The only thing better than finishing kitchen-cleanup duty? Not having to do it again for a while. These techniques will make your efforts last longer.
Tim Evan Cook
- Set jars of liquid or jelly on coasters, or line shelves with nonadhesive cork liner. When drips occur, just replace the coasters or the lining.
- To repel stains on countertops, twice a year apply grout sealer (available at hardware stores) to tile, and stone sealer (also at hardware stores) to stone countertops. Follow the package instructions.
- Instead of using wood cutting boards, switch to plastic. Since wood shouldn’t be sanitized in the dishwasher (wood can warp when wet), it can harbor bacteria, which gets on knives and can invade your food-prep area. Pop plastic boards into the dishwasher after every use to kill germs.
- To make cleanup faster when you cook, cover countertops with sheets of wax paper, parchment paper, or butcher paper before preparing food. Juices from meats, chicken, and fish never hit the counters, so there’s no need to disinfect. When finished, crumple up the paper and toss.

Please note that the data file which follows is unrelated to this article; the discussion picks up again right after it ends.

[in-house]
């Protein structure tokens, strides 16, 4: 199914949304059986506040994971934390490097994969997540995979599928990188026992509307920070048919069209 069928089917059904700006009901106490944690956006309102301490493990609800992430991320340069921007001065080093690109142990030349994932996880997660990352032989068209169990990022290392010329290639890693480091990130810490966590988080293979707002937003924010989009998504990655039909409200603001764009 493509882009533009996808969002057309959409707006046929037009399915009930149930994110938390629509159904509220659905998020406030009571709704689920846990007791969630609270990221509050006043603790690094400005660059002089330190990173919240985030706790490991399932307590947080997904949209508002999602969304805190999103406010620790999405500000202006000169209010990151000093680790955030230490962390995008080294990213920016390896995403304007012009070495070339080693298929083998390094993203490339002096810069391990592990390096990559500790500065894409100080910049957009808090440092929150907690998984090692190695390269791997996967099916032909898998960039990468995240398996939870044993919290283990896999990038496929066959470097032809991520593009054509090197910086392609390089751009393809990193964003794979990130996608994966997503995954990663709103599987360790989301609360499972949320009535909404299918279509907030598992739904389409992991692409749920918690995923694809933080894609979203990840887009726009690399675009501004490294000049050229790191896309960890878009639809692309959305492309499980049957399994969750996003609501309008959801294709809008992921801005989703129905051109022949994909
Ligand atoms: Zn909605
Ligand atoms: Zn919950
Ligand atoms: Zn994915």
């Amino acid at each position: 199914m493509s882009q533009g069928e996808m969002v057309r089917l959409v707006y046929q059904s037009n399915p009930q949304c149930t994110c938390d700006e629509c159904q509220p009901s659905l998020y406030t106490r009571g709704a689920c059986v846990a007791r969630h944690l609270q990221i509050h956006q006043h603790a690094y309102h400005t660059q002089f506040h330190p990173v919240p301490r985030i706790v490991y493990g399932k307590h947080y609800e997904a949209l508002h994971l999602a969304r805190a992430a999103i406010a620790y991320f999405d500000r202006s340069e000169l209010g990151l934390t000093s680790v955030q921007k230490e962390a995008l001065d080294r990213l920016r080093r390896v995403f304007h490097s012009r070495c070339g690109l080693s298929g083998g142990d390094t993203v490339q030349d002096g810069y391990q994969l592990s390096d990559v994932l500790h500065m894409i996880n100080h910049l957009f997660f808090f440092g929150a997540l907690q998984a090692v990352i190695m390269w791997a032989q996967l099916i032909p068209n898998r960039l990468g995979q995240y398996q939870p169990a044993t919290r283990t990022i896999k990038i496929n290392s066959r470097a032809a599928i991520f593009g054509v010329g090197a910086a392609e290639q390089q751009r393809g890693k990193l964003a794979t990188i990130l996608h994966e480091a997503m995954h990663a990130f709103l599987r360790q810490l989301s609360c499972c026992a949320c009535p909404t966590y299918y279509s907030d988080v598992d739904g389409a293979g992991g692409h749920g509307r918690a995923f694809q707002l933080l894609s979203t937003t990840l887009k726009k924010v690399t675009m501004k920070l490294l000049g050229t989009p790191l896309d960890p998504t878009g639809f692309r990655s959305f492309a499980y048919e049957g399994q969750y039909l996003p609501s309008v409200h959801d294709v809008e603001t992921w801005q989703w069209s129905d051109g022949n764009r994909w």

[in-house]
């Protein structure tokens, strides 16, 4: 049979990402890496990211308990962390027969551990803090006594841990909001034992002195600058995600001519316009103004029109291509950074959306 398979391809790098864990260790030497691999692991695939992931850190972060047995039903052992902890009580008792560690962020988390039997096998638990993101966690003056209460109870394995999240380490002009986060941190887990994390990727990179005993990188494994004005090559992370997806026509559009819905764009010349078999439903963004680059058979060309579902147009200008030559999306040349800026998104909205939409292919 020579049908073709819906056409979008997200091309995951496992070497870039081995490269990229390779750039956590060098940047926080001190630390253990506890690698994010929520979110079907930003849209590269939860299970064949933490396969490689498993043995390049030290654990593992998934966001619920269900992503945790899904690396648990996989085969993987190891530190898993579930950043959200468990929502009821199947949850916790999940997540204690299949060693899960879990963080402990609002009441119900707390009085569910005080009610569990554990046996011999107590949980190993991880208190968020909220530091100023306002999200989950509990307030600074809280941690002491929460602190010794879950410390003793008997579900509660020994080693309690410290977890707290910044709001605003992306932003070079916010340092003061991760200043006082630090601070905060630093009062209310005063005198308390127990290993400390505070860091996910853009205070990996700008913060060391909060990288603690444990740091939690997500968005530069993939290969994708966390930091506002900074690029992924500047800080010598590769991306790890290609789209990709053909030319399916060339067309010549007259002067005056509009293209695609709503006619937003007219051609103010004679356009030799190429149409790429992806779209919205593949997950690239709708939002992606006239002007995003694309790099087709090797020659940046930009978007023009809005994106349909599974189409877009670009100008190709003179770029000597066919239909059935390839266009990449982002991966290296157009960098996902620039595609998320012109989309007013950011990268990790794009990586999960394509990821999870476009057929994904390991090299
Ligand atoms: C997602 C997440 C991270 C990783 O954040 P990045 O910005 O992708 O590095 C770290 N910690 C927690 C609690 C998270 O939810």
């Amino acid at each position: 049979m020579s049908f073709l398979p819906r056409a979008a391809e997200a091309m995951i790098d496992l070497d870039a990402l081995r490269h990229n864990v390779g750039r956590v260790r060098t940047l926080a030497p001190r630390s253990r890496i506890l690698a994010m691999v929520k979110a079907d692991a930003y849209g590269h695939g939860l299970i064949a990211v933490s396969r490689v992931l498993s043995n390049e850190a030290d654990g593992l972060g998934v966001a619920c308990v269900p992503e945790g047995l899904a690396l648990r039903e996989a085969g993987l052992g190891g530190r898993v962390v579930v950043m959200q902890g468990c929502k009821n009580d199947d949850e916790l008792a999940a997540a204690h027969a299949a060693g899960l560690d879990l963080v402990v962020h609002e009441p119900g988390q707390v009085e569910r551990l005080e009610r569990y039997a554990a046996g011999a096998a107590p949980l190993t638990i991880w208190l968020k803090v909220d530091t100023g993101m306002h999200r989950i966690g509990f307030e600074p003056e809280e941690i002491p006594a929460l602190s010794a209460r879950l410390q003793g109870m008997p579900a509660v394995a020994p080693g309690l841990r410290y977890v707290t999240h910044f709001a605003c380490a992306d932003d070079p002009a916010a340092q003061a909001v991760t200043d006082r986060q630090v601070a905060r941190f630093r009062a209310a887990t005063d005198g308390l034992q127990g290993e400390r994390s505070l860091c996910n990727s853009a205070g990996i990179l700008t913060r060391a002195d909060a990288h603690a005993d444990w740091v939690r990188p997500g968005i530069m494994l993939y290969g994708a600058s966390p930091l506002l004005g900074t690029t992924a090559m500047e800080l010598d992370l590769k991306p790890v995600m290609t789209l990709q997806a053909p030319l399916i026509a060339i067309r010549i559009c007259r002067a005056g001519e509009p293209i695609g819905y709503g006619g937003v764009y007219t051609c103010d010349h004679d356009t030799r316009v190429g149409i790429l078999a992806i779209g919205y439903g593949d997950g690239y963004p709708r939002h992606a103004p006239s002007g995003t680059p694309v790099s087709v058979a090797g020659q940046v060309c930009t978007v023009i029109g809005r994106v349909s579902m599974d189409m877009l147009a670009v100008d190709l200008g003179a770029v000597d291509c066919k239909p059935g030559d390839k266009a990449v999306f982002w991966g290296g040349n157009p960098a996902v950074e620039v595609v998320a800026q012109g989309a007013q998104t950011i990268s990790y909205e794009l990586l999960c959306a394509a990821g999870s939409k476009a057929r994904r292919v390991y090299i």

Freezer and Refrigerator
- Place a box of baking soda in the freezer and another in the refrigerator to absorb and neutralize smells; replace them every three months. Alternatives: a mound of charcoal; coffee beans in a bowl; or a cotton ball soaked in vanilla extract and kept in the refrigerator until dry.
- Every month or so, dump ice cubes from the trays and make a new batch. Stale ice traps odors, like those from frozen fish or meat.
- Grind the skins of oranges, lemons, and limes in the garbage disposal with a handful of ice cubes. The rock-hard texture of the ice cubes sharpens the blades; the citrus scent of the grated peels clears the air. Or make ice cubes of vinegar instead of water. The vinegar will deodorize the disposal.
- Reduce grease splatters on the stovetop and the hood by putting a mesh splatter screen over pans when cooking.